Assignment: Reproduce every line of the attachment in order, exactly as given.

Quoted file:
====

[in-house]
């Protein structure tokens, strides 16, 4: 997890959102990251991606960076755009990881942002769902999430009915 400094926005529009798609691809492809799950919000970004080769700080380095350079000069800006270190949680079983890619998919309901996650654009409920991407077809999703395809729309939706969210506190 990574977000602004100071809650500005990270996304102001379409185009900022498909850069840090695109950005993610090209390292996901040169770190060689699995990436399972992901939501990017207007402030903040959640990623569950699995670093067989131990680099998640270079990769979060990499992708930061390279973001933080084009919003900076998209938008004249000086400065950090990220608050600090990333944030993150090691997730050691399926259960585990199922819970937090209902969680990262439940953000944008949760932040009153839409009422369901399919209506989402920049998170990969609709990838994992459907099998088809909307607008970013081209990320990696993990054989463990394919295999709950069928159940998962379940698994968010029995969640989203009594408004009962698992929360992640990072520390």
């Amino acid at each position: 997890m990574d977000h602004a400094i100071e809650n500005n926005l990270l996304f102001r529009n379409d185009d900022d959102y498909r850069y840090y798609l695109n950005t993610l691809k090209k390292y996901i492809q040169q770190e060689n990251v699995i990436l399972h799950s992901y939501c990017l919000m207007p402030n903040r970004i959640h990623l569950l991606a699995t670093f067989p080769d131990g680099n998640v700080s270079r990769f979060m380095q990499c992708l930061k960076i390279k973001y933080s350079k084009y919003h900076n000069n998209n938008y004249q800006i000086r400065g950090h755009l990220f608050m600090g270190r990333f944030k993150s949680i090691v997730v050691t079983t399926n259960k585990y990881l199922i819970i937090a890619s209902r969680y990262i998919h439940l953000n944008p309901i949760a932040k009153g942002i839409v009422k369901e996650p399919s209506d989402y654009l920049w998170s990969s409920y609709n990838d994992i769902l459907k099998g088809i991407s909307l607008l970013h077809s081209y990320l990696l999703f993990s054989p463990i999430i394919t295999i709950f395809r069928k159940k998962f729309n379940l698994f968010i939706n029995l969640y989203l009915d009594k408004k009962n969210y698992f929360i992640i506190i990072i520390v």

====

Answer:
[in-house]
């Protein structure tokens, strides 16, 4: 997890959102990251991606960076755009990881942002769902999430009915 400094926005529009798609691809492809799950919000970004080769700080380095350079000069800006270190949680079983890619998919309901996650654009409920991407077809999703395809729309939706969210506190 990574977000602004100071809650500005990270996304102001379409185009900022498909850069840090695109950005993610090209390292996901040169770190060689699995990436399972992901939501990017207007402030903040959640990623569950699995670093067989131990680099998640270079990769979060990499992708930061390279973001933080084009919003900076998209938008004249000086400065950090990220608050600090990333944030993150090691997730050691399926259960585990199922819970937090209902969680990262439940953000944008949760932040009153839409009422369901399919209506989402920049998170990969609709990838994992459907099998088809909307607008970013081209990320990696993990054989463990394919295999709950069928159940998962379940698994968010029995969640989203009594408004009962698992929360992640990072520390």
């Amino acid at each position: 997890m990574d977000h602004a400094i100071e809650n500005n926005l990270l996304f102001r529009n379409d185009d900022d959102y498909r850069y840090y798609l695109n950005t993610l691809k090209k390292y996901i492809q040169q770190e060689n990251v699995i990436l399972h799950s992901y939501c990017l919000m207007p402030n903040r970004i959640h990623l569950l991606a699995t670093f067989p080769d131990g680099n998640v700080s270079r990769f979060m380095q990499c992708l930061k960076i390279k973001y933080s350079k084009y919003h900076n000069n998209n938008y004249q800006i000086r400065g950090h755009l990220f608050m600090g270190r990333f944030k993150s949680i090691v997730v050691t079983t399926n259960k585990y990881l199922i819970i937090a890619s209902r969680y990262i998919h439940l953000n944008p309901i949760a932040k009153g942002i839409v009422k369901e996650p399919s209506d989402y654009l920049w998170s990969s409920y609709n990838d994992i769902l459907k099998g088809i991407s909307l607008l970013h077809s081209y990320l990696l999703f993990s054989p463990i999430i394919t295999i709950f395809r069928k159940k998962f729309n379940l698994f968010i939706n029995l969640y989203l009915d009594k408004k009962n969210y698992f929360i992640i506190i990072i520390v």